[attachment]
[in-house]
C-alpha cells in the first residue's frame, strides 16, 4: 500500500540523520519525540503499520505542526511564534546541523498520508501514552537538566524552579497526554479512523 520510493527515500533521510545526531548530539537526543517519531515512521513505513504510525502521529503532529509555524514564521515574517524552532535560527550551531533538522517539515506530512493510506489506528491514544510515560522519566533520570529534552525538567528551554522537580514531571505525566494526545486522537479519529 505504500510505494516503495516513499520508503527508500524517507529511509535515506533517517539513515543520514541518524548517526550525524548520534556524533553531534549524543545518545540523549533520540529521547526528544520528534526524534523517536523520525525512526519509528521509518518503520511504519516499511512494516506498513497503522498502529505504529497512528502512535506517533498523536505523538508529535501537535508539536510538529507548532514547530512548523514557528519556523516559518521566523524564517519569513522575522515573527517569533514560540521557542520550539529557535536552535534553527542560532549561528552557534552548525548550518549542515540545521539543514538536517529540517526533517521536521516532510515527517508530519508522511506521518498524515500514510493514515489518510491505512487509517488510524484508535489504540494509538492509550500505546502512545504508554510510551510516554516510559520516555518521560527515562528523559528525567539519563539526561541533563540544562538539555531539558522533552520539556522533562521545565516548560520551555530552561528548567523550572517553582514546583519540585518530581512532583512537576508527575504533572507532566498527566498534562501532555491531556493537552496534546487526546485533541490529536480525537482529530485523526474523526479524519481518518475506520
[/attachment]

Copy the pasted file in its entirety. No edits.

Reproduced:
[in-house]
C-alpha cells in the first residue's frame, strides 16, 4: 500500500540523520519525540503499520505542526511564534546541523498520508501514552537538566524552579497526554479512523 520510493527515500533521510545526531548530539537526543517519531515512521513505513504510525502521529503532529509555524514564521515574517524552532535560527550551531533538522517539515506530512493510506489506528491514544510515560522519566533520570529534552525538567528551554522537580514531571505525566494526545486522537479519529 505504500510505494516503495516513499520508503527508500524517507529511509535515506533517517539513515543520514541518524548517526550525524548520534556524533553531534549524543545518545540523549533520540529521547526528544520528534526524534523517536523520525525512526519509528521509518518503520511504519516499511512494516506498513497503522498502529505504529497512528502512535506517533498523536505523538508529535501537535508539536510538529507548532514547530512548523514557528519556523516559518521566523524564517519569513522575522515573527517569533514560540521557542520550539529557535536552535534553527542560532549561528552557534552548525548550518549542515540545521539543514538536517529540517526533517521536521516532510515527517508530519508522511506521518498524515500514510493514515489518510491505512487509517488510524484508535489504540494509538492509550500505546502512545504508554510510551510516554516510559520516555518521560527515562528523559528525567539519563539526561541533563540544562538539555531539558522533552520539556522533562521545565516548560520551555530552561528548567523550572517553582514546583519540585518530581512532583512537576508527575504533572507532566498527566498534562501532555491531556493537552496534546487526546485533541490529536480525537482529530485523526474523526479524519481518518475506520